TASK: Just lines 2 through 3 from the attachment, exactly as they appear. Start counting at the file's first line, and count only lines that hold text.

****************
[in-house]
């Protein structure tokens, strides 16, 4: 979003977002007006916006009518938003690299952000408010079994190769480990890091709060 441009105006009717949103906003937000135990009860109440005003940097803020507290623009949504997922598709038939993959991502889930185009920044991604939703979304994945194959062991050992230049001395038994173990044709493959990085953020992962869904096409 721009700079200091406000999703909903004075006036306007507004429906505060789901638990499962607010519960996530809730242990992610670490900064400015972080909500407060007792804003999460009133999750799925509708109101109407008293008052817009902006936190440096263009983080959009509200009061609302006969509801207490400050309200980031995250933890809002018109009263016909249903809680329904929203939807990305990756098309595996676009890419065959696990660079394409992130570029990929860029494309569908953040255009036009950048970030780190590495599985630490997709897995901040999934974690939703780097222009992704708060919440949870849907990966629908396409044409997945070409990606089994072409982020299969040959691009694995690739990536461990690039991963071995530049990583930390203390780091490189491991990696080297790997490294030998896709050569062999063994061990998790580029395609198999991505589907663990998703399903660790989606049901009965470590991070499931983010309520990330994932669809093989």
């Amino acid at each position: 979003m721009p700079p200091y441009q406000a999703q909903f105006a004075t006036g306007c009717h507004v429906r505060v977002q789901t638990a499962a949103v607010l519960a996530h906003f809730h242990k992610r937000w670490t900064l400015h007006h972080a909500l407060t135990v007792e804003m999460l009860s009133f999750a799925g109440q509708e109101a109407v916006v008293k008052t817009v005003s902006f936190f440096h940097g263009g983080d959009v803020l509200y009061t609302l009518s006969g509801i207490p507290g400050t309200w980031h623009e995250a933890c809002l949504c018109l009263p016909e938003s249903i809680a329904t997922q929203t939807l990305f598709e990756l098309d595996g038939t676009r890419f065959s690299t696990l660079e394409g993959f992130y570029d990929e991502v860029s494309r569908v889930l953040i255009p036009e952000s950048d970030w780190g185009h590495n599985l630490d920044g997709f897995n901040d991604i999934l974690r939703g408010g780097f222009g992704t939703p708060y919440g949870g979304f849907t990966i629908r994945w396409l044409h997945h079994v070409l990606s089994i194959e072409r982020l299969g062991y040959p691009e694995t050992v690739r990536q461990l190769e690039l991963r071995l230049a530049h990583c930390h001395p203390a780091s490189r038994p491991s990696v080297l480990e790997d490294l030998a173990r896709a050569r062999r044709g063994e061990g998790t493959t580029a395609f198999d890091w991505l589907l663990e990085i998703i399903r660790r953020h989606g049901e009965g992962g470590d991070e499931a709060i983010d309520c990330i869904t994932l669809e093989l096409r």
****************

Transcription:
């Protein structure tokens, strides 16, 4: 979003977002007006916006009518938003690299952000408010079994190769480990890091709060 441009105006009717949103906003937000135990009860109440005003940097803020507290623009949504997922598709038939993959991502889930185009920044991604939703979304994945194959062991050992230049001395038994173990044709493959990085953020992962869904096409 721009700079200091406000999703909903004075006036306007507004429906505060789901638990499962607010519960996530809730242990992610670490900064400015972080909500407060007792804003999460009133999750799925509708109101109407008293008052817009902006936190440096263009983080959009509200009061609302006969509801207490400050309200980031995250933890809002018109009263016909249903809680329904929203939807990305990756098309595996676009890419065959696990660079394409992130570029990929860029494309569908953040255009036009950048970030780190590495599985630490997709897995901040999934974690939703780097222009992704708060919440949870849907990966629908396409044409997945070409990606089994072409982020299969040959691009694995690739990536461990690039991963071995530049990583930390203390780091490189491991990696080297790997490294030998896709050569062999063994061990998790580029395609198999991505589907663990998703399903660790989606049901009965470590991070499931983010309520990330994932669809093989």
């Amino acid at each position: 979003m721009p700079p200091y441009q406000a999703q909903f105006a004075t006036g306007c009717h507004v429906r505060v977002q789901t638990a499962a949103v607010l519960a996530h906003f809730h242990k992610r937000w670490t900064l400015h007006h972080a909500l407060t135990v007792e804003m999460l009860s009133f999750a799925g109440q509708e109101a109407v916006v008293k008052t817009v005003s902006f936190f440096h940097g263009g983080d959009v803020l509200y009061t609302l009518s006969g509801i207490p507290g400050t309200w980031h623009e995250a933890c809002l949504c018109l009263p016909e938003s249903i809680a329904t997922q929203t939807l990305f598709e990756l098309d595996g038939t676009r890419f065959s690299t696990l660079e394409g993959f992130y570029d990929e991502v860029s494309r569908v889930l953040i255009p036009e952000s950048d970030w780190g185009h590495n599985l630490d920044g997709f897995n901040d991604i999934l974690r939703g408010g780097f222009g992704t939703p708060y919440g949870g979304f849907t990966i629908r994945w396409l044409h997945h079994v070409l990606s089994i194959e072409r982020l299969g062991y040959p691009e694995t050992v690739r990536q461990l190769e690039l991963r071995l230049a530049h990583c930390h001395p203390a780091s490189r038994p491991s990696v080297l480990e790997d490294l030998a173990r896709a050569r062999r044709g063994e061990g998790t493959t580029a395609f198999d890091w991505l589907l663990e990085i998703i399903r660790r953020h989606g049901e009965g992962g470590d991070e499931a709060i983010d309520c990330i869904t994932l669809e093989l096409r």